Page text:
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Quantitative Methods for Assessing Cyber Risk - Part 3

Part 3: Quantitative Methods for Assessing Cyber Risk

Accurately model risk to up-level cyber discussions and evolve security postures

Most businesses are very comfortable assessing risk, whether it be from a project failing, market uncertainty, workplace injury, or any other number of causes. But when it comes to cyber security, rigor disappears, hand-waving commences, and analysts pick a color (red, yellow, or green).

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Quantitative Methods for Assessing Cyber Risk Part 2

Part 2: Quantitative Methods for Assessing Cyber Risk

Accurately model risk to up-level cyber discussions and evolve security postures

Most businesses are very comfortable assessing risk, whether it be from a project failing, market uncertainty, workplace injury, or any other number of causes. But when it comes to cyber security, rigor disappears, hand-waving commences, and analysts pick a color (red, yellow, or green).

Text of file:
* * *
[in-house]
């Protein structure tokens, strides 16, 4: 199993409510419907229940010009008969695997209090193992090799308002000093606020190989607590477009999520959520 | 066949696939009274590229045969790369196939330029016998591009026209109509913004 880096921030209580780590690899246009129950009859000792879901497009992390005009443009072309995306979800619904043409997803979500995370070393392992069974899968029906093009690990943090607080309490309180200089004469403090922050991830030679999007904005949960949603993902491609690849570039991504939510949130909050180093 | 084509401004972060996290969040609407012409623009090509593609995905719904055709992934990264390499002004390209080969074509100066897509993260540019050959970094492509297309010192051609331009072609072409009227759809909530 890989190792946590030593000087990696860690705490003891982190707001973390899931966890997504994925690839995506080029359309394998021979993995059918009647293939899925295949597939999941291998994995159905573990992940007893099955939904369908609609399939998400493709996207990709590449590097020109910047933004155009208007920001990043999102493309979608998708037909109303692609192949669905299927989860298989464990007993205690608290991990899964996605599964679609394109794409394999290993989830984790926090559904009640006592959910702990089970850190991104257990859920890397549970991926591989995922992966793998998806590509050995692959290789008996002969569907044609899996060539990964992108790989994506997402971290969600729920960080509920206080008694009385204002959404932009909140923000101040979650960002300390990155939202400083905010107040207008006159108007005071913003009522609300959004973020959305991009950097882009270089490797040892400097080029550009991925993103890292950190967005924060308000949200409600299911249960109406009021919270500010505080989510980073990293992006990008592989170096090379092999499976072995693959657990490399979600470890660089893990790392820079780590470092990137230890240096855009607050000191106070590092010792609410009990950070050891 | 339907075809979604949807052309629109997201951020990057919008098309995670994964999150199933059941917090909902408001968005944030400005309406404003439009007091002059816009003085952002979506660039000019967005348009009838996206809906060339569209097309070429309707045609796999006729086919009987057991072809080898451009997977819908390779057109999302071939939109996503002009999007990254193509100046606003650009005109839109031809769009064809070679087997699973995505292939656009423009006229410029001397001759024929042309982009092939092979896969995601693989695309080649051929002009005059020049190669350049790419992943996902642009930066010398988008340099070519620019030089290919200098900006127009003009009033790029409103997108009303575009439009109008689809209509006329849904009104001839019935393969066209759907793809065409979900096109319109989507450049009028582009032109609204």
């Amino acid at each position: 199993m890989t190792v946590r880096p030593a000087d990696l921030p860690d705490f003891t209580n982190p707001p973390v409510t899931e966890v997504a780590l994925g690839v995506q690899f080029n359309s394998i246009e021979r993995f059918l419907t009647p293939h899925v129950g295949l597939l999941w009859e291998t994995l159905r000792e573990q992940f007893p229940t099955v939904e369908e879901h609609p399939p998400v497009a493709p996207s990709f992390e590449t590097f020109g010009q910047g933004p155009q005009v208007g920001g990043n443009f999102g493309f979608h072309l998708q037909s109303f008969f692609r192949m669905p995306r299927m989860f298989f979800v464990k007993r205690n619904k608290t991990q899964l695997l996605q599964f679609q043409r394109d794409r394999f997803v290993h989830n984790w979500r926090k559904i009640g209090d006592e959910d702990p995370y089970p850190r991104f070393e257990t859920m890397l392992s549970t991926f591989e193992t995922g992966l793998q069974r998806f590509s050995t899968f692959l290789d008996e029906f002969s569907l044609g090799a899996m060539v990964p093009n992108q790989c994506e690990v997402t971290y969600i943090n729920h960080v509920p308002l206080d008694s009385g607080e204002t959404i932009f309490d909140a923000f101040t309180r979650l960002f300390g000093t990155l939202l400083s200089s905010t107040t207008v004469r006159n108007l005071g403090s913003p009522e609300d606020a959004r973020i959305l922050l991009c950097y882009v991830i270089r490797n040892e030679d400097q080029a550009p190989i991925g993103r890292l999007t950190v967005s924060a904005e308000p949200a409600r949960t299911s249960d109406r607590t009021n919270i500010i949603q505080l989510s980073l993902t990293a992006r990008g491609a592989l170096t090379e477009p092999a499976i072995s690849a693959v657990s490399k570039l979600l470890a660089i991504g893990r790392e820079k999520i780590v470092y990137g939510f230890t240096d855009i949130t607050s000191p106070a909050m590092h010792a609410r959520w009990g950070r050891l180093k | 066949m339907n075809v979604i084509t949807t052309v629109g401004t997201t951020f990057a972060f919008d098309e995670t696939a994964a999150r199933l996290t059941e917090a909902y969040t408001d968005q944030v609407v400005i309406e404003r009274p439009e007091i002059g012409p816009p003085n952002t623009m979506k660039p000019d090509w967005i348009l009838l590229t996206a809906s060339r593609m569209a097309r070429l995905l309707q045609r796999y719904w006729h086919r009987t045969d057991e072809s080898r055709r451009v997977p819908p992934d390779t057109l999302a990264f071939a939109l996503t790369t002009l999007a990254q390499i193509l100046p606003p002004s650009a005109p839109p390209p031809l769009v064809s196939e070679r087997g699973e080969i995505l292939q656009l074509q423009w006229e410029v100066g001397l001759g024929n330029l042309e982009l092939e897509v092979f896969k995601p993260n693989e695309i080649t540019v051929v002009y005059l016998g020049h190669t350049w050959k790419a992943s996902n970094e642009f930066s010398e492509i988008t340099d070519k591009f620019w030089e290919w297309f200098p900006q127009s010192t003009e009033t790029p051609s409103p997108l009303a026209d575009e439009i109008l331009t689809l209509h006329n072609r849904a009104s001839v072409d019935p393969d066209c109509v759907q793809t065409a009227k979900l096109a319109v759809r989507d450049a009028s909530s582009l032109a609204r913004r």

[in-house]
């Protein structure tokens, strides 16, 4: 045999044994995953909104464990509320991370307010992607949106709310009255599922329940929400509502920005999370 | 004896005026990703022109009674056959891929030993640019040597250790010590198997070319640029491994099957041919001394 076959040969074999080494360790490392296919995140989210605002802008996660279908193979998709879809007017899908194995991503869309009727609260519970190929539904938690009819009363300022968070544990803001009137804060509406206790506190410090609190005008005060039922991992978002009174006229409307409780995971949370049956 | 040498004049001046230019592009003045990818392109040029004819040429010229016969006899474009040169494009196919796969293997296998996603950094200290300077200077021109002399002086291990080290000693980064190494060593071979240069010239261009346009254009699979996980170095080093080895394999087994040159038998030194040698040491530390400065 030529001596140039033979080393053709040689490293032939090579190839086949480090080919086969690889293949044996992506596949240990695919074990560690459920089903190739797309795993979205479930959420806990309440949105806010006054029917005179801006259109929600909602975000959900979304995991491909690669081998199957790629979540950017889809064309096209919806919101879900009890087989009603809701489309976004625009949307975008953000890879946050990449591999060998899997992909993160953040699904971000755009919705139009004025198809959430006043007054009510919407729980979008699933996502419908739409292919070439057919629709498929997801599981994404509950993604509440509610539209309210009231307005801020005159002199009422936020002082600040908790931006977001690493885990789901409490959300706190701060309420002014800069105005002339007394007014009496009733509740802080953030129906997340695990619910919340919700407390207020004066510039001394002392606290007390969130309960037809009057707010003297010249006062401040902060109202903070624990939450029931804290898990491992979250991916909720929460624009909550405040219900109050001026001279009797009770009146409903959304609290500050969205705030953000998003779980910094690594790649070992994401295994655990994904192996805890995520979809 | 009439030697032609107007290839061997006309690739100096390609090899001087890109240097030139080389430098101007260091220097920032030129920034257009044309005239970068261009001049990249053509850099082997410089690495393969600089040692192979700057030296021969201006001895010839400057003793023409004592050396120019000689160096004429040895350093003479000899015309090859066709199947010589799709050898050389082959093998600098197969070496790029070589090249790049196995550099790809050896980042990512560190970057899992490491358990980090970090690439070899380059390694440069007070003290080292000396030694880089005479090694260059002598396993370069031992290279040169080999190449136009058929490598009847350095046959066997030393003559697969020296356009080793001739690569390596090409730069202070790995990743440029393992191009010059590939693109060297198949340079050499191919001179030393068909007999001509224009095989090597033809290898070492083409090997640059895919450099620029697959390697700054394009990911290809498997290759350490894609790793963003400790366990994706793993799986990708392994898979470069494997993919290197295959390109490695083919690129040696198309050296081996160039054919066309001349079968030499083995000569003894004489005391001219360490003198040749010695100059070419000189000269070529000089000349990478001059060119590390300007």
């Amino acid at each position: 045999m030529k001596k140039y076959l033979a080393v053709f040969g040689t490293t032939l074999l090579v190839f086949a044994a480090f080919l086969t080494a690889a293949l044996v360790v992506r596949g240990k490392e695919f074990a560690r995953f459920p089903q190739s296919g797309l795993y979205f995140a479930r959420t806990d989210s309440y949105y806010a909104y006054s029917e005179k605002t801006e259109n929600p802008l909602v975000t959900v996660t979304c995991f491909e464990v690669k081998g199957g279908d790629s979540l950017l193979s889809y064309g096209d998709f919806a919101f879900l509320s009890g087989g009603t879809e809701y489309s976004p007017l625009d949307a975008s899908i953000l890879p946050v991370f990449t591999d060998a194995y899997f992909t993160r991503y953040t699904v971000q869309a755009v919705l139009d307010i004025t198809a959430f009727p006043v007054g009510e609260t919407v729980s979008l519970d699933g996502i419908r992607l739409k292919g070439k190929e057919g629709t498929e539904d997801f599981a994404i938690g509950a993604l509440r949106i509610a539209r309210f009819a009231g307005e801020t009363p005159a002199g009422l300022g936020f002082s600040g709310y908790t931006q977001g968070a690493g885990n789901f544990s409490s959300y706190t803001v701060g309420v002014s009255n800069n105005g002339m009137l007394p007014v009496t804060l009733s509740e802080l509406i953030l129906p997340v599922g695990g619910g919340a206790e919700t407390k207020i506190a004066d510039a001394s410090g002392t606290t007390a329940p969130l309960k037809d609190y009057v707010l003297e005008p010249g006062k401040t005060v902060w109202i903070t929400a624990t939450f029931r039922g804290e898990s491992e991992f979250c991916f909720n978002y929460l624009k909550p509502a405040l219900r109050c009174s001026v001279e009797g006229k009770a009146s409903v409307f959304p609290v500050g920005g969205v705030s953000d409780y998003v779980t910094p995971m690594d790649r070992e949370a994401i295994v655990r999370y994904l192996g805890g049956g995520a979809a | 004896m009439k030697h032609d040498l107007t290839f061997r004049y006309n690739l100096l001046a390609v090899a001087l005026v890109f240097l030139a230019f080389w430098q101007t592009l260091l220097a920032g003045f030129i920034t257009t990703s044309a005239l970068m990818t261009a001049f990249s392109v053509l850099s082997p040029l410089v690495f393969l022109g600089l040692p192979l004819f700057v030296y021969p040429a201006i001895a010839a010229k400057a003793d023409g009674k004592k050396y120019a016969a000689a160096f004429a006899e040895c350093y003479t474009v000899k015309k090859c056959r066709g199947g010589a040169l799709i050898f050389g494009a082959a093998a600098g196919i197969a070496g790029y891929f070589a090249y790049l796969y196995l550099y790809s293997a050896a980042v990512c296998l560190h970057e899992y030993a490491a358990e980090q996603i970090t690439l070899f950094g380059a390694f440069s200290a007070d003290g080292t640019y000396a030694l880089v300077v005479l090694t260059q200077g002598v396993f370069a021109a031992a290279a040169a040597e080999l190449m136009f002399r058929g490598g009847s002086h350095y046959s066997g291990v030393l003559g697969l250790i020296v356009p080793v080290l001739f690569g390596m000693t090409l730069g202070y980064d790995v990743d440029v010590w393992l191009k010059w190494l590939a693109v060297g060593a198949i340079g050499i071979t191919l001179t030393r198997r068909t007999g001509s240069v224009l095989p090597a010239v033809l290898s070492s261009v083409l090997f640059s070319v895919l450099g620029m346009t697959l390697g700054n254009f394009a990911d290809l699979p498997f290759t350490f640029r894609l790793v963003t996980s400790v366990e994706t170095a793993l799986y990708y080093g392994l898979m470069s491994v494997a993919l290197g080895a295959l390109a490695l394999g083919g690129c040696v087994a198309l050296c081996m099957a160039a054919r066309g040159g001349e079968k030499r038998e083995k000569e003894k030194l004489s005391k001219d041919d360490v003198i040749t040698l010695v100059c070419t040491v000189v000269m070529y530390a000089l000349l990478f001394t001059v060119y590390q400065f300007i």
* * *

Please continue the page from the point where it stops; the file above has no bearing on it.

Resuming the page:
Continue reading

Quantitative Methods for Assessing Cyber Risk

Quantitative Methods for Assessing Cyber Risk

Accurately model risk to up-level cyber discussions and evolve security postures

Most businesses are very comfortable assessing risk, whether it be from a project failing, market uncertainty, workplace injury, or any other number of causes. But when it comes to cyber security, rigor disappears, hand-waving commences, and analysts pick a color (red, yellow, or green).

Continue reading